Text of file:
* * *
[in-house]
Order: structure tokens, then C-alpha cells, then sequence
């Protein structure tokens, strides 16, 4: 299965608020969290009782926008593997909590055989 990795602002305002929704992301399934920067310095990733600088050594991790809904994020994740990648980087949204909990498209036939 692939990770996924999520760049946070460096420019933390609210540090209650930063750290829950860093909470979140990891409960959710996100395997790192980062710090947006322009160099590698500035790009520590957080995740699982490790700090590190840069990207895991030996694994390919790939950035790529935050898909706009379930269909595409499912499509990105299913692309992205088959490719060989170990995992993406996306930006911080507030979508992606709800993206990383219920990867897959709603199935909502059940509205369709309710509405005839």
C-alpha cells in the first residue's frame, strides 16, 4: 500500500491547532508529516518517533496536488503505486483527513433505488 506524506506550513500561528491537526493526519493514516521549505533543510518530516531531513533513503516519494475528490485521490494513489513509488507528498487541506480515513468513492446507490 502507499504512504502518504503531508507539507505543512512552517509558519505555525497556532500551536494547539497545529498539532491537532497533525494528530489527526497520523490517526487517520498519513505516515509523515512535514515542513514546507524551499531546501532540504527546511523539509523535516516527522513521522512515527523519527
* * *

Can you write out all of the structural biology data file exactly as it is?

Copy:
[in-house]
Order: structure tokens, then C-alpha cells, then sequence
């Protein structure tokens, strides 16, 4: 299965608020969290009782926008593997909590055989 990795602002305002929704992301399934920067310095990733600088050594991790809904994020994740990648980087949204909990498209036939 692939990770996924999520760049946070460096420019933390609210540090209650930063750290829950860093909470979140990891409960959710996100395997790192980062710090947006322009160099590698500035790009520590957080995740699982490790700090590190840069990207895991030996694994390919790939950035790529935050898909706009379930269909595409499912499509990105299913692309992205088959490719060989170990995992993406996306930006911080507030979508992606709800993206990383219920990867897959709603199935909502059940509205369709309710509405005839």
C-alpha cells in the first residue's frame, strides 16, 4: 500500500491547532508529516518517533496536488503505486483527513433505488 506524506506550513500561528491537526493526519493514516521549505533543510518530516531531513533513503516519494475528490485521490494513489513509488507528498487541506480515513468513492446507490 502507499504512504502518504503531508507539507505543512512552517509558519505555525497556532500551536494547539497545529498539532491537532497533525494528530489527526497520523490517526487517520498519513505516515509523515512535514515542513514546507524551499531546501532540504527546511523539509523535516516527522513521522512515527523519527